Inside Money: Helping adult children and elderly relatives with money

As families across New Jersey celebrate their children’s graduation from college, they’re faced with a new money challenge: adult kids without jobs or a place to live.

At the same time, many are trying to help elderly relatives who need care. Rather than focusing on retirement, the “sandwich generation” is trying to fund multiple goals with limited resources.

“When planning for retirement and preparing cash flow models, most people lay out the expenses they expect to incur during their retirement years,” says Lisa Osofsky, a certified financial planner with WeiserMazars in Edison.

“When you factor in monthly costs to pay for an adult child’s rent or assisted living for parents, their ability to retire when they want to — or with the amount of discretionary income they had hoped for — is substantially diminished.”

If you find yourself among the sandwiched, here are some tips.


The economy may be on the mend, but there are still thousands of college grads with few job prospects. That means they’re heading back home to Mom and Dad. If you’ve decided to let Junior back into his bedroom, you need to set some ground rules. Some parents may be willing to financially support a kid as long as they fulfill job search expectations. Others may expect rent and help with playing for groceries. The right way to go depends on your family’s situation.

You may want to include a written budget or a set pattern of payments to help clarify the expectations for each family member, even if it does not rise to the level of a formal written agreement, Osofsky says.

“This may be a good tool, for example, to use with your 27-year-old son who has agreed to pay some rent every month or cover certain household expenses, but it may not have any real legal grounds if he doesn’t live up to his end of the deal,” Osofsky says.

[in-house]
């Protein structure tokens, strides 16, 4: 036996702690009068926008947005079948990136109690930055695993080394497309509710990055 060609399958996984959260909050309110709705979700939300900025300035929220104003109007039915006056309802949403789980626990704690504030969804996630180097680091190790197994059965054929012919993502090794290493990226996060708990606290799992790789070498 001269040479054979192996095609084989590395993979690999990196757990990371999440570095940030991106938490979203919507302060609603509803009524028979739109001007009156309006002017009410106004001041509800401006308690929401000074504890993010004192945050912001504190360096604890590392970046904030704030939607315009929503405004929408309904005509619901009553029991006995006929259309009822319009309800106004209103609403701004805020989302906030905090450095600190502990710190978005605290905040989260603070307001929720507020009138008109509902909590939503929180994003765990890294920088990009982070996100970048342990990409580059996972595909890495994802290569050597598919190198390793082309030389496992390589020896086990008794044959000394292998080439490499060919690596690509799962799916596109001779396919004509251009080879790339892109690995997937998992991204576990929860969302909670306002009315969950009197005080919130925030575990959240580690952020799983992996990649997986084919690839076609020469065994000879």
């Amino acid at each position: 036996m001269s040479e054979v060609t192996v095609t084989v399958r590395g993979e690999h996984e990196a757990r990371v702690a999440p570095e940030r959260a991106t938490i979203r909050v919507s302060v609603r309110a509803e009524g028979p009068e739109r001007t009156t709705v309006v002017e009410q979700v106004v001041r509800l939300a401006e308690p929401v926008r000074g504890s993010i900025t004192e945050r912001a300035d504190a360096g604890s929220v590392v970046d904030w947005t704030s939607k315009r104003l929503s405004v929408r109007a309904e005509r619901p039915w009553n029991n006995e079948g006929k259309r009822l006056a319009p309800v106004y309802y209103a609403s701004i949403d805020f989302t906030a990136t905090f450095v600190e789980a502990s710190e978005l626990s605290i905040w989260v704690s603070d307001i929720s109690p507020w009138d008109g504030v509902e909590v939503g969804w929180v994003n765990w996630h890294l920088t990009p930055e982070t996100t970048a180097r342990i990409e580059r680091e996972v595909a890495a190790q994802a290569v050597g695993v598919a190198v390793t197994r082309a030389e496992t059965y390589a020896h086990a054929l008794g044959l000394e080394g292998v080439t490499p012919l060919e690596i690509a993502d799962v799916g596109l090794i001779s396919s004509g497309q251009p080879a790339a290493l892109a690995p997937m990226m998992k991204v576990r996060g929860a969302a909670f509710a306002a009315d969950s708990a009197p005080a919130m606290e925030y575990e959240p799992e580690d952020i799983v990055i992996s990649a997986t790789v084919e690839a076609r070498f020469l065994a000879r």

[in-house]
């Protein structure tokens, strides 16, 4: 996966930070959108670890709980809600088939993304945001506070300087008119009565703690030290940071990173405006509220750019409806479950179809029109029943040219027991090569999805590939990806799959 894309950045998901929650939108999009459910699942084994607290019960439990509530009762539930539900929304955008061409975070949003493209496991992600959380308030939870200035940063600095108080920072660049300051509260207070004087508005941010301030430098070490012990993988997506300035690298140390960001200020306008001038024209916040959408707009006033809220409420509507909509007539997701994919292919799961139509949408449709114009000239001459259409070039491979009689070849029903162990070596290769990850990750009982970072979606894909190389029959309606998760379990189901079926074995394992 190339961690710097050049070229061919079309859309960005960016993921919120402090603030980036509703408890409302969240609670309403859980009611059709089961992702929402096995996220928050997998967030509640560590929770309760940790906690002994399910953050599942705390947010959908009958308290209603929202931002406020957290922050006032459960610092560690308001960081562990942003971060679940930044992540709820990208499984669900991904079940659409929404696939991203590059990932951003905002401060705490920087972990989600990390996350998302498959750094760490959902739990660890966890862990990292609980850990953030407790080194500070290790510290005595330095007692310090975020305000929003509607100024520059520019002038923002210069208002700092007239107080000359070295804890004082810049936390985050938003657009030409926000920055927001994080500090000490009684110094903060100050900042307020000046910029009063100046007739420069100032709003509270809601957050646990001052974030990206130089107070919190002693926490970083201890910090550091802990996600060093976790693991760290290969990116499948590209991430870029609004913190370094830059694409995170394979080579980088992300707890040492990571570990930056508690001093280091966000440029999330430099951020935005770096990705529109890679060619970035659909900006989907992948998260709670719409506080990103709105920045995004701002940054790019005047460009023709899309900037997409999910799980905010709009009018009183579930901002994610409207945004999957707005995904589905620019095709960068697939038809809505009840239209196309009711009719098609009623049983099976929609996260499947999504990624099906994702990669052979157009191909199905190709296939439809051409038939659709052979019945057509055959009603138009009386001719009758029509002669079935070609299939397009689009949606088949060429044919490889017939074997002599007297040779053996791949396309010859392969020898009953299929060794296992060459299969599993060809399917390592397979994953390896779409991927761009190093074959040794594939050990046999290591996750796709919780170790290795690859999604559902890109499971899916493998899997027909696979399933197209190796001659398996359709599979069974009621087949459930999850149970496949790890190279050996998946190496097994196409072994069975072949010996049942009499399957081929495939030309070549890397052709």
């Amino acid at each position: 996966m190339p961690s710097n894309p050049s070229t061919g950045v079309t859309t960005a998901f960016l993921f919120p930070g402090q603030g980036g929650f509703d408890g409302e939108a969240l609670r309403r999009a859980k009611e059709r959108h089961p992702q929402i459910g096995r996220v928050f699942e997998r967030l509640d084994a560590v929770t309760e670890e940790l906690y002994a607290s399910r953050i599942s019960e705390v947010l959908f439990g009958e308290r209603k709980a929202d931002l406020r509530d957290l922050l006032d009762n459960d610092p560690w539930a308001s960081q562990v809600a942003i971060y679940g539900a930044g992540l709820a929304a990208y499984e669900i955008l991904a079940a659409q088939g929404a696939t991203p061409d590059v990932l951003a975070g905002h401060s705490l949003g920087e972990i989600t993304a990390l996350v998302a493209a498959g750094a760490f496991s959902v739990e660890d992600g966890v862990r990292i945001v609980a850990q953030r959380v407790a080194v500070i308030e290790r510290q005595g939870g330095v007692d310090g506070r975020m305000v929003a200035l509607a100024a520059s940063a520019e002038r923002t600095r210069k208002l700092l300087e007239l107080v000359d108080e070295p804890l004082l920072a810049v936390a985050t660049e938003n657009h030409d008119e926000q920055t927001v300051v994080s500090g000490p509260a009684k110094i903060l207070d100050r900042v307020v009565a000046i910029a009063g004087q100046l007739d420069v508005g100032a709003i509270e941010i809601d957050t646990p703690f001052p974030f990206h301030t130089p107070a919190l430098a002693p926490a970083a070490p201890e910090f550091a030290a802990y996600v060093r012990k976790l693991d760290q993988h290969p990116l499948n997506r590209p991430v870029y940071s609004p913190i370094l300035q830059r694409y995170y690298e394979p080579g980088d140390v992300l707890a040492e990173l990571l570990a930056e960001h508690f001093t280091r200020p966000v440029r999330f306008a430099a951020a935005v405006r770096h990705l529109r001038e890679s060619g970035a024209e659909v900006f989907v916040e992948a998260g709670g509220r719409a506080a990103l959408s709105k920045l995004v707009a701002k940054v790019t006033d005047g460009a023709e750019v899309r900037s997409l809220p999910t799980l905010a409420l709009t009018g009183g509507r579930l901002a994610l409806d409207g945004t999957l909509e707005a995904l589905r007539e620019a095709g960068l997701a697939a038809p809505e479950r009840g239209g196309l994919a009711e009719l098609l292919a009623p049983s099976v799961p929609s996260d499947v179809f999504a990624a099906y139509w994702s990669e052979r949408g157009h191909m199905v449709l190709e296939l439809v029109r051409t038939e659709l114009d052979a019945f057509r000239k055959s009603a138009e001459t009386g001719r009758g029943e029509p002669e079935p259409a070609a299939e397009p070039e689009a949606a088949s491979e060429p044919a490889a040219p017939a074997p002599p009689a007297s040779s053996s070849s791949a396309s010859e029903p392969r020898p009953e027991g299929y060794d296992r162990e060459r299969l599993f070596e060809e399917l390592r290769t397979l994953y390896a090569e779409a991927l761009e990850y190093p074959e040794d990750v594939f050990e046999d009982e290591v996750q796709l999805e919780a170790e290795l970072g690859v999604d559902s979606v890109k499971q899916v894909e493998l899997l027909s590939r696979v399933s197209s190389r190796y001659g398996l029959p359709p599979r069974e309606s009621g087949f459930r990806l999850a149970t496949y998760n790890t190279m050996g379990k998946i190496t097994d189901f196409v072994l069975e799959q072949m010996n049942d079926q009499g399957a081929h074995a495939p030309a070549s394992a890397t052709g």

Providing support for an aging parent is more complicated, even if your parent has some financial resources. It’s all about planning. “Failure to plan ahead for aging parents can result in unintended consequences, which can, in turn, throw your own retirement plan offtrack,” says Nicholas Pontilena, a certified financial planner with Primary Financial in Fairfield.

Make sure your parents are of sound mind and have all of their legal documents, such as wills, health care proxies and living wills. Whether or not they already have these documents, Pontilena recommends you have them meet with an elder law attorney who can review all assets and make sure the right plan is in place. Having a plan and communicating with your parents while they’re healthy is a must. This will help avoid conflict later, and you will know your parents’ wishes should they be unable to tell you someday.

It’s also important to plan so you don’t rush into something and move assets haphazardly or prematurely without knowing the consequences. “Oftentimes, the adult children will shift older parents’ assets into their names to qualify for some type of government assistance and this is not always the correct course of action,” Pontilena says.


You can’t just live day-to-day funding all of these expenses. To make your money work, you need to understand their interrelationship, so you can get ahead of the curve. Osofsky says you should first identify your fixed expenses, such as rent or mortgage payments, insurance, car payments, taxes and utilities. Then, outline your variable expenses, such as vacations, gym memberships, credit card charges, entertainment and dining out. Next, compare the costs to your income to see if there is a shortfall.

“Then work hard to reduce some of the expenses that are discretionary, even if temporarily, until your family members don’t need as much financial support from you,” she says.

You may find some tax savings if you’re eligible to claim your relative as a dependent. “There are two types of dependents — a qualifying child or a qualifying relative,” Osofsky says. Certain age, income and other requirements (which the IRS calls “tests”) apply. A qualifying child must live with you more than half of the year, while a qualifying relative does not have to live with you at all, but must meet other criteria. In both cases, you must generally provide more than half of their support for the year, she says.

Even if the person you’re helping doesn’t qualify as a dependent, you may be able to deduct out-of-pocket medical expenses you pay for the person, Osofsky says. She also warns that you should also be aware of the gift tax rules, if you give more than $14,000 to a person in a year. If you plan to give more, get professional advice first.

“Many more people today are helping to support other family members, in addition to trying to fund their own retirement,” Osofsky says, “so getting a handle on what those needs are, how best to pay for them, and who has the ability to contribute toward paying them. This will help ease the pressure of cracking that nest egg sooner than you thought.”